When Marcus Bullock was 15 years old, he began serving an eight-year sentence in an adult, maximum-security prison for armed carjacking. For the first few years, he thought he could tough it out on his own. He comforted himself with a dream of an early release.
But when that didn’t happen — and when he realized how long other men had been incarcerated, and how often some of them had been released, only to return — he spiraled into depression.
That’s when, Marcus says, his mother saved him with a simple promise: She told him she would send him a message — a note, a photo, or a few words of encouragement — every day for the rest of his sentence. The daily messages that soon began to arrive helped Marcus replace his depression with direction.
That direction led Marcus to create Flikshop, a mobile app that allows users to send postcards to their loved ones in prison with just a few taps of a smartphone screen. The messages, which can be short notes or photos or a combination of images and text, cost 99 cents each. And, now, under a recently announced partnership with Flikshop and Prison Fellowship, Stand Together will fund 20,000 postcards to be sent to incarcerated loved ones.
Marcus says the connection to the outside world that Flikshop postcards can provide is essential to an incarcerated individual’s preparation for life after release. The importance of that connection — to a support network of loved ones and friends outside the prison — was entirely ignored when he was sent to prison. “Prison was designed for punitive punishment.” he says. “That was it. It was punishment. It was designed to have people go in, lock them up, throw away the key.”
With daily letters, Marcus’s mom helped him realize how much he could contribute to society once he was released. Now, he’s determined to do the same for incarcerated individuals who — as he once was — are asked to seamlessly assimilate back into normal life after years in prison, without being offered a chance to develop the proper tools and resources to do so.
An app like Flikshop, Marcus says, is just one step toward changing that.
“Now we’re having deeper conversations around the possibilities of what reform can look like,” he says, “and what the possibilities are if you do stay in contact with someone and build those levels of support during and after prison.”
The threat of recidivism has been a focus for Marcus for well over a decade. When he was released in 2004, employers refused to hire him because of his conviction. He eventually started his own construction contracting business, and as it grew, he made it a point to offer jobs to those coming out of prison.
He wanted to do more. He remembered the messages from his mom. He remembered his friends, some of whom were still in prison.
“But there wasn’t a tool,” he says, “a technology that allowed us to be able to easily text somebody in prison.”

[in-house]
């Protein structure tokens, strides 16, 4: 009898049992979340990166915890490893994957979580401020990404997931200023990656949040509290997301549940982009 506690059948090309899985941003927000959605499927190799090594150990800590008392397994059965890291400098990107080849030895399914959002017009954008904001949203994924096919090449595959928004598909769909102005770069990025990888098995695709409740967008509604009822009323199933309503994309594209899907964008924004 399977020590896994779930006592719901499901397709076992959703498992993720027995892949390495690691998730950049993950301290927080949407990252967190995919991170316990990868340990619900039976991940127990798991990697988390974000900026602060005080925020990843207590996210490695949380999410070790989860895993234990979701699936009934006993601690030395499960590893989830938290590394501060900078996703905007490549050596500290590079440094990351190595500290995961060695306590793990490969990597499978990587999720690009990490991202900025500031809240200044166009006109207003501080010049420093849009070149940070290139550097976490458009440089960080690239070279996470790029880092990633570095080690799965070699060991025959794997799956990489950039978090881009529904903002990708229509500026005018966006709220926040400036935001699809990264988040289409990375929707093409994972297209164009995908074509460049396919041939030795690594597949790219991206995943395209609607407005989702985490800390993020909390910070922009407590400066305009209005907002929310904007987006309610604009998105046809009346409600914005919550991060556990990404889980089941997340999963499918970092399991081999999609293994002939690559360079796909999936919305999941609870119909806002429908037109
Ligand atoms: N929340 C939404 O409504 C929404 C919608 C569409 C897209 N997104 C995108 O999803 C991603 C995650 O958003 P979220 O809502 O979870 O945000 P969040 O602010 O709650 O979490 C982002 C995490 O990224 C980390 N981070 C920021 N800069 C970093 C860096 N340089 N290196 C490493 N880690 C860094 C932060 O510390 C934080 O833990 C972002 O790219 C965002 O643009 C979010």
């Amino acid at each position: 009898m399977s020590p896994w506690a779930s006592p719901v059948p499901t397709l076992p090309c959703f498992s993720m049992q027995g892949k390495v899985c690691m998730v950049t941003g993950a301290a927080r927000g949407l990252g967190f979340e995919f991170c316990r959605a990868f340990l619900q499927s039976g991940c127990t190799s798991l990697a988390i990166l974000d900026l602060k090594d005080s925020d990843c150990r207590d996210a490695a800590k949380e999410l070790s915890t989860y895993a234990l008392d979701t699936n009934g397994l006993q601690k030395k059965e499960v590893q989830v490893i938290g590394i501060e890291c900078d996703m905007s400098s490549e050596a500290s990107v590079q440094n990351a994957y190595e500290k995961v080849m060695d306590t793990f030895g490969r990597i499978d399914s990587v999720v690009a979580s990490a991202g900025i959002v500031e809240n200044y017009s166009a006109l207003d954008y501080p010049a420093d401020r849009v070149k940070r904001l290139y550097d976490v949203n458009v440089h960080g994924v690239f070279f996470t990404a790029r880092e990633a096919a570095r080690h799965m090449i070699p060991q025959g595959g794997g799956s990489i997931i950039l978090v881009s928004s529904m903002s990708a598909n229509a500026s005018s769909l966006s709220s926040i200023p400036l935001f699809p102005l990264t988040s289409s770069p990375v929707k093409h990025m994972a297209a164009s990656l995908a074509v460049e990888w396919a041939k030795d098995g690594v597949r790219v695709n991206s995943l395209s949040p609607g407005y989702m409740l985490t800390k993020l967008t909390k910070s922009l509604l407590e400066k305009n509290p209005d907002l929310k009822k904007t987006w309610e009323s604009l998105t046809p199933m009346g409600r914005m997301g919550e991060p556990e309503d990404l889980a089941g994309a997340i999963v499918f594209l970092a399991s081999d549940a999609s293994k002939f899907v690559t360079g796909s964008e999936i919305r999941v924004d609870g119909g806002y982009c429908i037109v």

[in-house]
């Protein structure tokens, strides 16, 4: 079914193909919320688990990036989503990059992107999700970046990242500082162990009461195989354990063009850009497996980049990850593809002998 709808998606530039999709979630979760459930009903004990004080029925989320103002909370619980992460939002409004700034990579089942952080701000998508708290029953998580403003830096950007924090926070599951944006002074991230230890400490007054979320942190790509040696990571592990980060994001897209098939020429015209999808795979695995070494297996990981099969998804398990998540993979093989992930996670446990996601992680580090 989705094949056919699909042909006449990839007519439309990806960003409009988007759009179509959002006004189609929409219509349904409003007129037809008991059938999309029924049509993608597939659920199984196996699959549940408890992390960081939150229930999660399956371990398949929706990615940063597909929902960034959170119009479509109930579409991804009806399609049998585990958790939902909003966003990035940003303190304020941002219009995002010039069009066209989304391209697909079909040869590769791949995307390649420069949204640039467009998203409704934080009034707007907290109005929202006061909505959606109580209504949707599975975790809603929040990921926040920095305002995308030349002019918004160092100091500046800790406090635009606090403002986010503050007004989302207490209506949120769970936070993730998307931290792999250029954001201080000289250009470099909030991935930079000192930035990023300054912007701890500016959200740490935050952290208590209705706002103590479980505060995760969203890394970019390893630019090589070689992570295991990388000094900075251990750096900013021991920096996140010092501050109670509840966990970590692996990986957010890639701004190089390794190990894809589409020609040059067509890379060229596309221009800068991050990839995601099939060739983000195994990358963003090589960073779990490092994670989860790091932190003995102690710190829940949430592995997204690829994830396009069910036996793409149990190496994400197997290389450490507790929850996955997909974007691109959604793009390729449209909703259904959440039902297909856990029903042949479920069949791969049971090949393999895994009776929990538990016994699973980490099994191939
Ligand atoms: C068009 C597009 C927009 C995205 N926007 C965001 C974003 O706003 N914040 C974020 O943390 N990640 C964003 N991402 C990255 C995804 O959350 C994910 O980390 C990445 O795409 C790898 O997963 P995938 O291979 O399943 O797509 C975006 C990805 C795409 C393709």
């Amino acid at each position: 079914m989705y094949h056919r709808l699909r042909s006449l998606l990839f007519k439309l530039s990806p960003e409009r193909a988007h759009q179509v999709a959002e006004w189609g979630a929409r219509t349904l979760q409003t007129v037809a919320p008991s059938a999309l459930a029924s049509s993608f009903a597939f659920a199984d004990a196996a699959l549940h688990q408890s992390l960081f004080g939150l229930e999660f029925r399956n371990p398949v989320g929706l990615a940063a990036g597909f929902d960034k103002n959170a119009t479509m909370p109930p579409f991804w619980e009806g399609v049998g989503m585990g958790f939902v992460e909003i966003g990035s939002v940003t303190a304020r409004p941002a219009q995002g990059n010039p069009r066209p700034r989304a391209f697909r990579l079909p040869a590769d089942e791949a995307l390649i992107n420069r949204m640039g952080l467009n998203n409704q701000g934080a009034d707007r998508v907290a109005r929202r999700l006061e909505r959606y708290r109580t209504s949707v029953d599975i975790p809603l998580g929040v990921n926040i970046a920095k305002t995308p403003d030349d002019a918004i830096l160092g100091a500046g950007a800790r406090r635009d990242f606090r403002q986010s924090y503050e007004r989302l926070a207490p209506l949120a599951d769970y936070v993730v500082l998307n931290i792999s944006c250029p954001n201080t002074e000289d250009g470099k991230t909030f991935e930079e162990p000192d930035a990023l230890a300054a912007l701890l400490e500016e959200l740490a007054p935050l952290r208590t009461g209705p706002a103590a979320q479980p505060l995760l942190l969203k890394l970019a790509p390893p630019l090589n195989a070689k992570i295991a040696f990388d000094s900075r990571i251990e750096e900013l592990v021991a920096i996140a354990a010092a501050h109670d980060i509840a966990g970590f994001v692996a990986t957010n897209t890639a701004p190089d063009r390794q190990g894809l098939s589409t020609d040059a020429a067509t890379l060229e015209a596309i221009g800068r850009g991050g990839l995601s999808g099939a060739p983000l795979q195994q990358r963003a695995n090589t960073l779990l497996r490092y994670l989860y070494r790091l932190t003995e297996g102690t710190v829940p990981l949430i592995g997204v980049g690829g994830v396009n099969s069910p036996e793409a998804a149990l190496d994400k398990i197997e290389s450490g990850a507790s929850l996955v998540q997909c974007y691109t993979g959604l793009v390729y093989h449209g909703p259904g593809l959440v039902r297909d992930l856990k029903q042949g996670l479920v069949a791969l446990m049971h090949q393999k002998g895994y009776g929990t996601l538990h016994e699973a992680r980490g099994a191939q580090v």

For decades, studies have shown that incarcerated individuals who maintain a connection to family during their prison sentence are less likely to return to jail after their release. But it’s difficult for them to stay connected. There’s no social media for the prison population. Phone calls are expensive. It’s isolating, and difficult to follow the world outside the prison boundaries.
So Marcus built Flikshop. Since its launch in 2012, the app has delivered more than 500,000 postcards to prisoners in nearly 3,000 institutions across all 50 states. And while the focus remains on fostering connections between prisoners and their loved ones, Marcus hopes Flikshop will soon be connecting prisoners to businesses, corporations and other organizations that can help them once they’re released. Employees from Apple and Slack have used Flikshop to connect with prisoners, and Marcus hopes to expand that effort to other businesses. Through these efforts, Marcus hopes to help prepare incarcerated populations for life after release and to provide useful tools and connections for them when they return to life outside.
With Flikshop, Marcus says, what was once a flyer tacked to a prison bulletin board that individuals walked past on their way to the dining hall can now be a targeted message delivered to thousands of inmates.
The broader message that Marcus hopes Flikshop is able to deliver to the prison population: “There are millions of businesses that want to hire you. There are millions of organizations that support you. There are tons of churches and ministries that want to give you suits and gift cards for Lyft and Uber so that you can get the job interviews.”
Since research shows that 95 percent of the prison population will one day be released, the message is an important one.
And Flikshop provides an important and innovative means of communication, delivering to inmates precisely what Marcus’ mom once sent to him, those two things he never knew he needed until he needed them: love — from family and friends offering incarcerated individuals glimpses of a life possible on the outside — and support — from organizations and institutions dedicated to preparing them for that life.
Photo description: Flikshop founder Marcus Bullock displays a sample Flikshop postcard.
Photo credit: Courtesy of Flikshop
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